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Don Bauder Feb. 8, 2010 @ 10 p.m.

Response to post #7: Many people at the top of major companies lock themselves in their aerie, don't mix with employees or customers and wonder why business goes to hell. It's getting worse by the year. Best, Don Bauder

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Don Bauder Feb. 8, 2010 @ 10:04 p.m.

Response to post #8: First, I don't think Karin Winner "stepped down." I think she got a good shove. I was surprised when she remained on for several months after the others in the top management group were sacked. I keep checking sources and I have not heard a word about a replacement for her. My guess is that it will be somebody who has been close to the publisher in previous jobs. Best, Don Bauder

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Visduh Feb. 9, 2010 @ 9:24 a.m.

If the next editor of the U-T is someone who was close to Moss before, you won't see anything like innovation or editorial integrity. It will be someone who never threatened him, criticized him, or told him anything he preferred not to hear. His own record as a newspaperman is fairly stinky.

As to this program to elicit suggestions, they exist in many organizations, yet seldom really seem to make any sort of difference. Those I've seen usually have an exec thanking the employee for the suggestion, paying the idea a compliment, and then telling the suggestion-maker why they won't be doing it anyway. (The reason is usually budgetary, even when the suggestion was to cut expenses!)

Final point: If ltrules is really a U-T employee, I hope that he/she isn't expected to do any writing. Or is that posting written as it is to disguise the author?

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HellcatCopley Feb. 9, 2010 @ 10:27 a.m.

In the late 90s Gene Bell did attempt some genuine “bottom up” management. There were at least three very costly initiatives: the General Electric “WorkOut,” the Partners 2000 groups, and “400/500.”

WorkOut, intended to streamline and simplify existing processes and eliminate non-value added work, foundered shortly after a rank-and-file circulation employee publicly upbraided Karin Winner about the lack of effectiveness of the newsroom.

Partners 2000, intended to be customer service friendly by amalgamating ad sales, ad artists and credit, effectively went bye-bye when the new CFO realized that advertising folks were now heading up credit functions.

400/500, intended to boost circulation by employee input, was headed by the top graphic designer at the UT. This exec did not score points with Bell. When asked to give an update on 400/500 at the quarterly manager meeting, he instead presented the “dancing baby” animation that was web-hot at the time. The most visible outcome of the 400/500 initiative was the opening of the employee gym.

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SurfPuppy619 Feb. 9, 2010 @ 11:32 a.m.

When asked to give an update on 400/500 at the quarterly manager meeting, he instead presented the “dancing baby” animation that was web-hot at the time.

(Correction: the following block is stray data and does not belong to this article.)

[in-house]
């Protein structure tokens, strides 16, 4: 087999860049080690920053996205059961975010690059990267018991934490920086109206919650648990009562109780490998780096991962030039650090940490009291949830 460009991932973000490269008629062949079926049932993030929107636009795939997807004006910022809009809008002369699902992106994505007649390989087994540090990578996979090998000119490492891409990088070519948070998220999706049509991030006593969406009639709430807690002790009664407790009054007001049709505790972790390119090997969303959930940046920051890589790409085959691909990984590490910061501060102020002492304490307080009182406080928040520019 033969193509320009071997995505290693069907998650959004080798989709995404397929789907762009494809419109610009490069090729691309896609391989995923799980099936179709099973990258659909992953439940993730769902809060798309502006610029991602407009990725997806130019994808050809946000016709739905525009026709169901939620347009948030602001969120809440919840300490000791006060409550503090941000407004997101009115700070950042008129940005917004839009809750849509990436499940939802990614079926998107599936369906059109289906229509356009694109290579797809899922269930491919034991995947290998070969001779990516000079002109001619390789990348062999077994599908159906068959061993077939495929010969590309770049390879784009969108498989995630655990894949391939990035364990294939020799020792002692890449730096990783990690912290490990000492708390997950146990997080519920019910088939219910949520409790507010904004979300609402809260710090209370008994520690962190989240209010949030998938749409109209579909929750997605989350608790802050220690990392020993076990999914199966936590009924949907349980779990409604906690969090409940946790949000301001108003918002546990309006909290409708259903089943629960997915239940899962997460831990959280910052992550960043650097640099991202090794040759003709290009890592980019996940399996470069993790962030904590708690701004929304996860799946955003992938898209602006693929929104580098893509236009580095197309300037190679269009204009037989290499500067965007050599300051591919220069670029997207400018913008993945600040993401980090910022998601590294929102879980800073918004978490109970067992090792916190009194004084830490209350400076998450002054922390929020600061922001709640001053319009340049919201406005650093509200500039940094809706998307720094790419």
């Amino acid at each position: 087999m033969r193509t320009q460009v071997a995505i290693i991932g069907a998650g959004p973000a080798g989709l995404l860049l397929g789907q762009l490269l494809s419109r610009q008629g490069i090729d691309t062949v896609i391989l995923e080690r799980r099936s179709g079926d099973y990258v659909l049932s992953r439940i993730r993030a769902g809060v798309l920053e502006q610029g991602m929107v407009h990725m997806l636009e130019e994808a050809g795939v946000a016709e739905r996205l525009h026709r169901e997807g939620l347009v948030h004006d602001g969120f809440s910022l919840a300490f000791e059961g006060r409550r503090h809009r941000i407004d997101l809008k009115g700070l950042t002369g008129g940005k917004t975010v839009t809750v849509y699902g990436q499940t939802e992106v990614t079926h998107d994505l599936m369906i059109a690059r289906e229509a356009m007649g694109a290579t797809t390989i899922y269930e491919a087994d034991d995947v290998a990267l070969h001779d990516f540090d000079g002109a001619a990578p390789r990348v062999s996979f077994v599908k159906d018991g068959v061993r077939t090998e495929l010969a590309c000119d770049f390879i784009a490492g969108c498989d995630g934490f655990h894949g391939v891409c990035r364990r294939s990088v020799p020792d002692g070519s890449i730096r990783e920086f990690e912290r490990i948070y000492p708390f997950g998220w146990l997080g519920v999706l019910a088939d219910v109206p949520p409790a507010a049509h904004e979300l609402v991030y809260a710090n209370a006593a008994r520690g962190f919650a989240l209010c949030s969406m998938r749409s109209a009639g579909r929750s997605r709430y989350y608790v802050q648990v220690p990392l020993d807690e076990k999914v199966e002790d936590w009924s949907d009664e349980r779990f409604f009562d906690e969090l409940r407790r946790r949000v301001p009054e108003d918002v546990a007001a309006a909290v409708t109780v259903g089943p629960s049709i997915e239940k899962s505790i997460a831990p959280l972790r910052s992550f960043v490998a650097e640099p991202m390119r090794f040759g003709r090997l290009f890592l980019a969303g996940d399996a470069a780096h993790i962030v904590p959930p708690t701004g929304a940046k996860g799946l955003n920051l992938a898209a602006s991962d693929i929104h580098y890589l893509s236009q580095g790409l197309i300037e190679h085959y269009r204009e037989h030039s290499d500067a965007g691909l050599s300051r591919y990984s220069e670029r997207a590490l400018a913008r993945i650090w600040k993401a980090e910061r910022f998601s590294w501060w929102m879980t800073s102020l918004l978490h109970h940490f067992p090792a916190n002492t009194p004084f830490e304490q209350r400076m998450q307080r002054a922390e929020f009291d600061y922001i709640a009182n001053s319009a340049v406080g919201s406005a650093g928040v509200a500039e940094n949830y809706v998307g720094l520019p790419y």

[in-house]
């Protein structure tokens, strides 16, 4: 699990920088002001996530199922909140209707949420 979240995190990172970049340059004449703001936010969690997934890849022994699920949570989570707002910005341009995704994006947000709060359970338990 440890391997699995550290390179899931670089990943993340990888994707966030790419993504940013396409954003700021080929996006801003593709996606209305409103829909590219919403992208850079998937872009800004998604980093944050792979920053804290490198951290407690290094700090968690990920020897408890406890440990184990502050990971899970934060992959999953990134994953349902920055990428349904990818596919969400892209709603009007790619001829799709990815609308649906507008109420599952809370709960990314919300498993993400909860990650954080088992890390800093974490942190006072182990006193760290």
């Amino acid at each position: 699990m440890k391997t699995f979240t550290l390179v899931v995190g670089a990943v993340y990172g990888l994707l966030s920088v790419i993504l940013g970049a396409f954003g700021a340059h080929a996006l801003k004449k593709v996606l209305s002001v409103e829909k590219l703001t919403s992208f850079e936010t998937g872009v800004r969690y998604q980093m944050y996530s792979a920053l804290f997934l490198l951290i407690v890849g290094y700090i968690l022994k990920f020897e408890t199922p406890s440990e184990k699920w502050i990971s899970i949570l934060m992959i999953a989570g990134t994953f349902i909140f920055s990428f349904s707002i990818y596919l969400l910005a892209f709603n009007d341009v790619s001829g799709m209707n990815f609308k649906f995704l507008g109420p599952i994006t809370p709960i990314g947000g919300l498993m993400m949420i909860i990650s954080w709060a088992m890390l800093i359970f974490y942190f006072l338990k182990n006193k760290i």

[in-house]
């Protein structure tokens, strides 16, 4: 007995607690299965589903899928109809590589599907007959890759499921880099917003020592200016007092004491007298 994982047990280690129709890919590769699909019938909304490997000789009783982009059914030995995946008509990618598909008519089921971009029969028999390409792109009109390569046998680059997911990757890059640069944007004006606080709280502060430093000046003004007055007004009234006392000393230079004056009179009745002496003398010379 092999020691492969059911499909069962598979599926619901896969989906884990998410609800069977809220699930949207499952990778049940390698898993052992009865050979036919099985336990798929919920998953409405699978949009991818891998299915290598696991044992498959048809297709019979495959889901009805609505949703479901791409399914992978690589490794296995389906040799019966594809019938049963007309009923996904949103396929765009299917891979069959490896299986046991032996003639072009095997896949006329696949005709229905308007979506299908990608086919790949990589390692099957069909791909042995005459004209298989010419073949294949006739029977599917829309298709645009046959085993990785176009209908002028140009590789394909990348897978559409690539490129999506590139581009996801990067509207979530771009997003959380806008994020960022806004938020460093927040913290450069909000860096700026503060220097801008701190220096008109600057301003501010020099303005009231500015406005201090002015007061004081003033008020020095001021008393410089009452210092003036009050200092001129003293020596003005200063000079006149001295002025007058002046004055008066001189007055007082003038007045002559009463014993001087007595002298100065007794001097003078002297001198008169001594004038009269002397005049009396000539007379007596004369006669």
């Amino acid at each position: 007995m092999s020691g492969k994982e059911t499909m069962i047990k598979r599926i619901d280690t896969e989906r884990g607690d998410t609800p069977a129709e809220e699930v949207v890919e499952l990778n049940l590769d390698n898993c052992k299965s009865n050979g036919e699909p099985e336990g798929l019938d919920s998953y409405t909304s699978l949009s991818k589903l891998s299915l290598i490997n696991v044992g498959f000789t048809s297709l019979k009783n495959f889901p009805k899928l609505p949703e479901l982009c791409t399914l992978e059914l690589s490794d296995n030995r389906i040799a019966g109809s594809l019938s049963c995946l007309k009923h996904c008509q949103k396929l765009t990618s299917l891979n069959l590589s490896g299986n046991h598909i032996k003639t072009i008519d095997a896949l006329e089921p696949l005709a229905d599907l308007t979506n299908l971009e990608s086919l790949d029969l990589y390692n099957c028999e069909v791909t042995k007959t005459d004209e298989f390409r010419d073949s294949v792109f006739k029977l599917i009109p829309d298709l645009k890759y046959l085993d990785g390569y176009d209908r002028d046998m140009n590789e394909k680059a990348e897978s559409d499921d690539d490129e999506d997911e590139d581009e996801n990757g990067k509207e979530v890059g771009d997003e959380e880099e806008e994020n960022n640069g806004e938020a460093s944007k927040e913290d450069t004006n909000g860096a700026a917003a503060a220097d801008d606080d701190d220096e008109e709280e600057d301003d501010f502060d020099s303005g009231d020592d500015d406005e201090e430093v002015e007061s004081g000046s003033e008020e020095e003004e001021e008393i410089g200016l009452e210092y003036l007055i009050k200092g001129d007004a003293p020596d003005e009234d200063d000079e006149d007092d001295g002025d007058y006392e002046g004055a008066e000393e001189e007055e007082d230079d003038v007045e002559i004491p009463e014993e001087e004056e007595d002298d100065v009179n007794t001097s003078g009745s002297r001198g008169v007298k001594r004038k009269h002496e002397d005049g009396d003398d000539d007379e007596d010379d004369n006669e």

Classic!

:)

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Submariner Feb. 10, 2010 @ 2:25 a.m.

Hey, isn't swearing at people in the workplace illegal? Why doesn't somebody take this jackass to HR for a little re-education? There are laws, both state and federal, against creating a hostile work environment. (BTW, this is the third U-T person I've seen or heard in the past month complaining about "Hollering Harry," as this douche-nozzle is known. I overheard the first two commiserating over drinks at one of my favorite watering holes, so it's a good bet that something unlawful is going on here.) What's your read on this, Don?

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Don Bauder Feb. 10, 2010 @ 1:40 p.m.

Response to post #11: Fairly or unfairly, his critics say Moss is very good at making newspapers into shoppers. As to ltrules, I doubt he/she is a writer, reporter or editor. May work in the backshop. Best, Don Bauder

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Don Bauder Feb. 10, 2010 @ 1:46 p.m.

Response to post #12: Good points. The effect of 400/500 (the campaign to bring daily circulation to 400,000 and Sunday to 500,000, a modest goal because both were near those levels), flopped. Circulation and market share both plunged. Best, Don Bauder

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Don Bauder Feb. 10, 2010 @ 1:49 p.m.

Response to post #13: What was he going to do? Tell the truth -- that the campaign was flopping? He did what any artful dodger would do: he shifted the focus elsewhere to disguise what was really happening. He probably conned everybody at the meeting, including Bell. Best, Don Bauder

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Don Bauder Feb. 10, 2010 @ 1:55 p.m.

Response to post #14: I don't know who Hollering Harry is. I've been gone from the place for seven years. I don't know what department he is in. Whether his behavior constitutes an illegality is no doubt a gray area. Had such rules been followed when I was there, top management would have used them as a pretext to get rid of me. Best, Don Bauder

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Don Bauder Feb. 10, 2010 @ 2 p.m.

Response to post #15: Advice: write, report, edit, distribute, sell ads better --but most importantly, change the business model radically and succeed in the Internet age. Best, Don Bauder